Provision is also made in this Part for the election, appointment, resignation and removal of the auditor of a credit union and for the notification, convening and conduct of general meetings relating to the auditor. His rights to obtain access to information and his duties to report to members on the state of affairs of a credit union are also included. The registrar may also require the auditor to report to him on specified matters. Officers and voluntary assistants of a credit union are required to give the auditor every assistance in the preparation of his report. In addition, the credit union is required to make available a copy of its annual report and accounts to the registar and to its members.

Part VIII, comprising sections 125 to 127, inclusive, deals with the resolution of disputes and complaints relating to credit unions. It provides that disputes between a member or former member and a credit union shall be settled in accordance with its rules, which decision shall be binding on all parties. In certain circumstances, a member may apply to the Circuit Court to settle the matter. Provision is made for the application of the arbitration Acts to the settlement of disputes and for making ministerial regulations relating to the establishment of a credit union complaints investigation scheme.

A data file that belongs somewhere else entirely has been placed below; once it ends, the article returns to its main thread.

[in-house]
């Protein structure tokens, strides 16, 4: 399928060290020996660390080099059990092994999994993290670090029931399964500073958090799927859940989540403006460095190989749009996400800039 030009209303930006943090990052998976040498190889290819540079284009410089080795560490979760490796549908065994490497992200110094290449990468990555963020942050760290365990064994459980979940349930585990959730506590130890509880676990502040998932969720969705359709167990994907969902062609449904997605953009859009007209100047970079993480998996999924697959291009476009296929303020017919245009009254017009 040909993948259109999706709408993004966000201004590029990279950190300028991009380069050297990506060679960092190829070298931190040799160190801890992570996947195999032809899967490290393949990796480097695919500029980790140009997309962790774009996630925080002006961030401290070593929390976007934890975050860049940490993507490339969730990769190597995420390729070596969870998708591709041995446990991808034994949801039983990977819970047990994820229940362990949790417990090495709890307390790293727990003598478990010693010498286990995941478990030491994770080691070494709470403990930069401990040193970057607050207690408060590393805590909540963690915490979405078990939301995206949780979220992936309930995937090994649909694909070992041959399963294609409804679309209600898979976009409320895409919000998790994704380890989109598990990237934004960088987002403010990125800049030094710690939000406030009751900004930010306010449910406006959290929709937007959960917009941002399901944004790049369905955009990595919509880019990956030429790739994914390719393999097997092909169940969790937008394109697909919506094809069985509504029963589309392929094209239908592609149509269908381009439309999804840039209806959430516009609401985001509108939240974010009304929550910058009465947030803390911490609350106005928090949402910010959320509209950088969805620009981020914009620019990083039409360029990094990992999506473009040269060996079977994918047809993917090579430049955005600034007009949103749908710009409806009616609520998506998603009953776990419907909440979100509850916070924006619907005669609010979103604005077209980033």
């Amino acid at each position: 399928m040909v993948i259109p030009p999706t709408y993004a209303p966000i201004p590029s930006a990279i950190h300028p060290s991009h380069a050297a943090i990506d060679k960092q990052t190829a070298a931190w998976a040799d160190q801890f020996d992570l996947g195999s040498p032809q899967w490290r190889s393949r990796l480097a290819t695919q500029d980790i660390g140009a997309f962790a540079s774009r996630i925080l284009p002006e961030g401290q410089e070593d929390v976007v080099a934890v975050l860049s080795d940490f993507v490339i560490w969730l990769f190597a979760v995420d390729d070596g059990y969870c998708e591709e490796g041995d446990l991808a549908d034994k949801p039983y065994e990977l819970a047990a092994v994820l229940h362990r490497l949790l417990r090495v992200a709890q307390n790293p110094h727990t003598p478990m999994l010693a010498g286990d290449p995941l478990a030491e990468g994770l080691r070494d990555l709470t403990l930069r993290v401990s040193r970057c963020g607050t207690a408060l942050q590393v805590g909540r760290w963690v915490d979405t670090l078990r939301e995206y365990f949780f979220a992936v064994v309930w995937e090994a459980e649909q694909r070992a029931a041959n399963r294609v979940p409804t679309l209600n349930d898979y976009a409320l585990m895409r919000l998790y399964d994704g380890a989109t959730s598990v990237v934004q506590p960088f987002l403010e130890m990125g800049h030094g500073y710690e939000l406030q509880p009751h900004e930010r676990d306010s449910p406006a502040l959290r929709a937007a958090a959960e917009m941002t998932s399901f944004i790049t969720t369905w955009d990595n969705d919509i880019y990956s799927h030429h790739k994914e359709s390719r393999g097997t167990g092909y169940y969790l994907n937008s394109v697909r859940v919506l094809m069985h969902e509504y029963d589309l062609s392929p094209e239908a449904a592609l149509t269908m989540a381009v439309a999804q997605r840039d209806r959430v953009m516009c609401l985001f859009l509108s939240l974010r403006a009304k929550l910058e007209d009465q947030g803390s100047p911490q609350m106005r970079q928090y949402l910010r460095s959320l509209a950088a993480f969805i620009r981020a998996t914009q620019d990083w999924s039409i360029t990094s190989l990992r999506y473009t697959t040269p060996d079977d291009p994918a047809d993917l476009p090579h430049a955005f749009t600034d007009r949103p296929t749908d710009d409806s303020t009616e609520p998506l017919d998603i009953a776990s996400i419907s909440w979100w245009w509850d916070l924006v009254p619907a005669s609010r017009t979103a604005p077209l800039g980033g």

Part IX of the Bill from sections 128 to 132 inclusive provides for the amalgamation of two or more credit unions and establishes the necessary procedures for the approval of the terms of the amalgamation by special resolution of the members and for registering the rules of the successor credit union. The procedures include the preparation of an information statement by the credit union for its members, the application to the registrar for confirmation of the proposed amalgamation, the publication of the necessary notice and the subsequent distribution of any funds to members. Similar provisions are included in this Part where a credit union proposes in this Part where a credit union proposes to transfer its engagements to another credit union.